Kenny Walter is an editor with HCPLive. Prior to joining MJH Life Sciences in 2019, he worked as a digital reporter covering nanotechnology, life sciences, material science and more with R&D Magazine. He graduated with a degree in journalism from Temple University in 2008 and began his career as a local reporter for a chain of weekly newspapers based on the Jersey shore. When not working, he enjoys going to the beach and enjoying the shore in the summer and watching North Carolina Tar Heel basketball in the winter.
Impaired reward processing could influence the presentation of sleep disturbances for patients with ADHD.
New research suggests a further understanding as to why patients with attention deficit hyperactivity disorder (ADHD) suffer from greater rates of sleep issues, including insomnia and excessive sleepiness.
A team, led by Sachin Lokuge, S.T.A.R.T. Clinic for Mood and Anxiety Disorder, examined whether impaired reward processing evidenced by anhedonia is linked to sleep disturbances and whether this association is more pronounced in ADHD patients.
The data was presented in a poster during the 2021 American Psychiatric Association Annual Meeting.
Impaired sleep is a known risk factor for several negative health outcomes, such as deficits in executive function, attention, and impulse control, which all happen to be symptoms of ADHD. About half of ADHD patients report sleep disturbances, with delayed sleep onset being the most commonly reported symptom.
Sleep deprivation is also linked to reduced dorsolateral prefrontal activity, as well as difficulty regulating attentional resources. This could help explain the inability to attend to a stimulus in the presence of distractions or engage in goal-directed behavior.
“These deficits in reward-related brain function may also contribute to the development of depressive symptoms through the blunted experience of positive affect,” the authors wrote.
In the study, the researchers assessed 89 ADHD patients using the MINI Plus ADHD module 5.0.0 and measured sleep anomalies, including sleepiness (ESS), insomnia (ISI), and quality (SQS). In addition, they measured anhedonia using the FCPS and SHAPS.
Overall, the patients with ADHD reported greater impairment on sleep quality (P = 0.009), insomnia (P = 0.004), and sleepiness (P = 0.029).
The patients with higher sleep quality scores also had lower SHAPS scores, regardless of ADHD diagnosis (β = -0.235; P = 0.012).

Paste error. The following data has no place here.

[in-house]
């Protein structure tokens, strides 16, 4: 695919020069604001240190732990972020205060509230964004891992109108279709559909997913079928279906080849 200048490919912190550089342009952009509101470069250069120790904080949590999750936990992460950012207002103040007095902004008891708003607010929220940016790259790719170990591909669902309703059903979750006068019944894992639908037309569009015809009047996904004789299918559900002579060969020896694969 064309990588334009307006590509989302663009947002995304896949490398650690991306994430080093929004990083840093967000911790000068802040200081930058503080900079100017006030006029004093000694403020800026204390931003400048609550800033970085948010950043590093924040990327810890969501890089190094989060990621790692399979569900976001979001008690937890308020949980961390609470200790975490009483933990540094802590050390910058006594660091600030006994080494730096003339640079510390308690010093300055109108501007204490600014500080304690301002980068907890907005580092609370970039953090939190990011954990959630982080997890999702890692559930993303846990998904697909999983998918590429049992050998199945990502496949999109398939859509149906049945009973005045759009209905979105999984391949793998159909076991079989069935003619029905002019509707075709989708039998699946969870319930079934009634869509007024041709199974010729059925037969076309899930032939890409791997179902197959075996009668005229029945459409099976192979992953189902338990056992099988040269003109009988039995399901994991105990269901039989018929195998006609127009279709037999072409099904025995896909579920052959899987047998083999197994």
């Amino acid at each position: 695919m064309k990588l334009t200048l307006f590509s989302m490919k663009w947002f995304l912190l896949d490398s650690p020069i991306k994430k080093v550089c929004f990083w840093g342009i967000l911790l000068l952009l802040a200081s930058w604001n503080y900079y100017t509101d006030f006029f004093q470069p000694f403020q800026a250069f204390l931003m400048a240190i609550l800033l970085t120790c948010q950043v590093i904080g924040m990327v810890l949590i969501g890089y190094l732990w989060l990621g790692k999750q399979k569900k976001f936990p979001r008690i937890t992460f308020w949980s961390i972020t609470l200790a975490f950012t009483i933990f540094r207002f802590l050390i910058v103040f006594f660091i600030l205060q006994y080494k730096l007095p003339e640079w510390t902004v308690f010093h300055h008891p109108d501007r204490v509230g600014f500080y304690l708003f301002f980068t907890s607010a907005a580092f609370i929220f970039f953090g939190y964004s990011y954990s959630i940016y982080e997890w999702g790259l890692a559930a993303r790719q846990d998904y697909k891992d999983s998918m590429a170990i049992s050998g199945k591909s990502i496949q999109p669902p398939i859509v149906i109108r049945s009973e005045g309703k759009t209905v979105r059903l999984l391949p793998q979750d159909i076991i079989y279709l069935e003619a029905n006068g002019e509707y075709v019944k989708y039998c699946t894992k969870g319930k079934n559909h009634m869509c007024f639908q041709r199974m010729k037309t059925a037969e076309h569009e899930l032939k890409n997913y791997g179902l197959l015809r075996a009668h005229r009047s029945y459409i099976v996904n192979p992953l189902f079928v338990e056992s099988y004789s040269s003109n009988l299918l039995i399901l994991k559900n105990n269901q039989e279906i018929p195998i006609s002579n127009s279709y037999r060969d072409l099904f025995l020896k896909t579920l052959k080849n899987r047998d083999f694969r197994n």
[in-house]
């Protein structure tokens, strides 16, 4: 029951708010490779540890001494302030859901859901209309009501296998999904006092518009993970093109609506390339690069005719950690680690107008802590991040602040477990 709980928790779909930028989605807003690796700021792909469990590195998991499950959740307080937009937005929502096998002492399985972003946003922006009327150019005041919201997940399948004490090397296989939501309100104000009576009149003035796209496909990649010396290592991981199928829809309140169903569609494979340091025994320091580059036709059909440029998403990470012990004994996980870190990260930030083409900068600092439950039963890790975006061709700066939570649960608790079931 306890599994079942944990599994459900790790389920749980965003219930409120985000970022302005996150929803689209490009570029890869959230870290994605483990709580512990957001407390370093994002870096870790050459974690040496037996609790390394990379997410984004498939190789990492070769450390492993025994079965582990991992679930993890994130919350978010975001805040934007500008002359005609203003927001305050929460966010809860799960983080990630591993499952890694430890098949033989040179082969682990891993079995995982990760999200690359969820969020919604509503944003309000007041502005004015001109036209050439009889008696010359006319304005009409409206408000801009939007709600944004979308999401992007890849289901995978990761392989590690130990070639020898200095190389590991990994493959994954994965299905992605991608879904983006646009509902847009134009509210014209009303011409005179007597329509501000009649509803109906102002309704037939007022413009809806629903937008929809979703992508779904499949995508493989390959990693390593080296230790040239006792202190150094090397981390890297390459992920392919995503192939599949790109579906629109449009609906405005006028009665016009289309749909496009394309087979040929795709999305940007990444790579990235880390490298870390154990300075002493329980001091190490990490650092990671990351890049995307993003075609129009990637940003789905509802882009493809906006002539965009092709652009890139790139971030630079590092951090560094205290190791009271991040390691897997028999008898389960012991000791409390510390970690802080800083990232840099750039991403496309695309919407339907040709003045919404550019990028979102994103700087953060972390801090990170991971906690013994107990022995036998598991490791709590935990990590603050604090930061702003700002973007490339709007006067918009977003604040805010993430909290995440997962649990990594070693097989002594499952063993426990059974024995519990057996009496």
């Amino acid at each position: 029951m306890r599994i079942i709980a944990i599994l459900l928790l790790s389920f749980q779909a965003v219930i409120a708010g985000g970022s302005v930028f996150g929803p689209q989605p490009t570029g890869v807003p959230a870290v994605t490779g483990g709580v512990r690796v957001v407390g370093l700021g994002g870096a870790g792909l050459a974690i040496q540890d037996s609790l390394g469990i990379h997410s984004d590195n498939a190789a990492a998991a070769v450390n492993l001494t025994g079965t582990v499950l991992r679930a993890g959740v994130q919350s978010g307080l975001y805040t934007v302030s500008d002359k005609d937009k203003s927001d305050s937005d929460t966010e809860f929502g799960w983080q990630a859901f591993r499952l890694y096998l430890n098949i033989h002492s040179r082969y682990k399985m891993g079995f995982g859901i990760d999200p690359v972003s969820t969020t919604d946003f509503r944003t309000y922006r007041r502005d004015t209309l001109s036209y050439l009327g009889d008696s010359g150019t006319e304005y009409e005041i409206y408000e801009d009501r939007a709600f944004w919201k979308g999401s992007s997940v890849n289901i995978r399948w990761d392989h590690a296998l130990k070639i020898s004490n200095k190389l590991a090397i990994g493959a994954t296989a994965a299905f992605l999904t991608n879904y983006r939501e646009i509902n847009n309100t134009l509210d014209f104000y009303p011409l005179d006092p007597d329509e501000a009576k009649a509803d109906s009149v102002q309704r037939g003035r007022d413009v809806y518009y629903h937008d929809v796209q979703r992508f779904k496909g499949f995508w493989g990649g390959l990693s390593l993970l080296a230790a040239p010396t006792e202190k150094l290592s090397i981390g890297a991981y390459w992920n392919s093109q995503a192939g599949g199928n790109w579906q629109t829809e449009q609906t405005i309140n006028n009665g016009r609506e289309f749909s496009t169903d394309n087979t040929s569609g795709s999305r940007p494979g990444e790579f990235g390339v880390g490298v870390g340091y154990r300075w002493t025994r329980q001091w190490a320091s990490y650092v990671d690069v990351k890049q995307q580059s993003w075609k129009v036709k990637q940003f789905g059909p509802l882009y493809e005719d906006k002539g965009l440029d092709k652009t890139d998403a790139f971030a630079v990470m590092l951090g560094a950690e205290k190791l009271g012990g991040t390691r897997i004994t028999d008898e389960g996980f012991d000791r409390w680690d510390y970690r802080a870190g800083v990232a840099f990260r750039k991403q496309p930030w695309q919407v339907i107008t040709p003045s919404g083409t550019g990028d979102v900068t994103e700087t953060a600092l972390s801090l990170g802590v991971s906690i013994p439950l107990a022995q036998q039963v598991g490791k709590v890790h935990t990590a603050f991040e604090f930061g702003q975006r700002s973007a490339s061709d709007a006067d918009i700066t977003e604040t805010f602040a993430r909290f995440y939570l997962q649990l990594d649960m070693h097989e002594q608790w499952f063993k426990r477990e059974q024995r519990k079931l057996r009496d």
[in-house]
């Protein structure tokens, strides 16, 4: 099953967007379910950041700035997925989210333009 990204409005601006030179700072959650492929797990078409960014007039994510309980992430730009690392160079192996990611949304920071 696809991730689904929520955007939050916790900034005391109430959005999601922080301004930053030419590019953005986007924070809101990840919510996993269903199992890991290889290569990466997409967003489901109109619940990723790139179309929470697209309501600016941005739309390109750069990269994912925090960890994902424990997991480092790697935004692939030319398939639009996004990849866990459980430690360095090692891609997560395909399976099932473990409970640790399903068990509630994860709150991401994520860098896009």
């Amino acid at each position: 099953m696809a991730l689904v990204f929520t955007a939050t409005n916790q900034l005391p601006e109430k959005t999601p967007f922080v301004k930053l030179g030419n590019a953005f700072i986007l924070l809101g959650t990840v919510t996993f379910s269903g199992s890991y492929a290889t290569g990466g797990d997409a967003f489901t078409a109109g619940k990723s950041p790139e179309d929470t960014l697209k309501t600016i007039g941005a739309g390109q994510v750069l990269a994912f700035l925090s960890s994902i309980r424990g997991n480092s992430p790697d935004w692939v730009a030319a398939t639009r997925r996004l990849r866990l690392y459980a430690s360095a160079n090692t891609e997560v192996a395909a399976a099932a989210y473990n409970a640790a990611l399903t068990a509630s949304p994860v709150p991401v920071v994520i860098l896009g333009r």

The association of ADHD diagnosis and sleepiness scores was influenced by SHAPS scores (b = 0.199, P = 0.039), to where the significance of the relationships increased with higher SHAPS scores.
“Patients with ADHD exhibited greater insomnia, excessive daytime sleepiness, and reduced sleep quality, consistent with studies indicating higher prevalence of insomnia in ADHD patients and greater risk of ADHD among individuals with narcolepsy,” the authors wrote. “The relationship between ADHD and daytime sleepiness was increased at higher levels of anhedonia, suggesting that impaired reward processing may influence the presentation of sleep disturbances in ADHD patients.”
The researchers suggest future studies focus on the role of reward processing in sleep disturbance across different psychiatric disorders.
Earlier this year, researchers found timing and regularity of sleep could influence symptoms and social functioning for ADHD patients.
Irregular sleep was linked to greater patient- and parent-reported symptoms of ADHD (P = .01; P <.001, respectively), as well as lower social function (P = .003; P = .02, respectively). Lower academic functioning was also associated with irregular sleep, as per both patient and parent reports.
Investigators concluded that both sleep regularity and timing may be crucial to adolescent patients with ADHD achieving ideal attention and daytime functioning. In fact, both outcomes could inform potential intervention and interventional studies.
The study, “The Moderating Effect of Reward Processing on the Relationship Between Sleep and ADHD,” was published online by the American Psychiatric Association.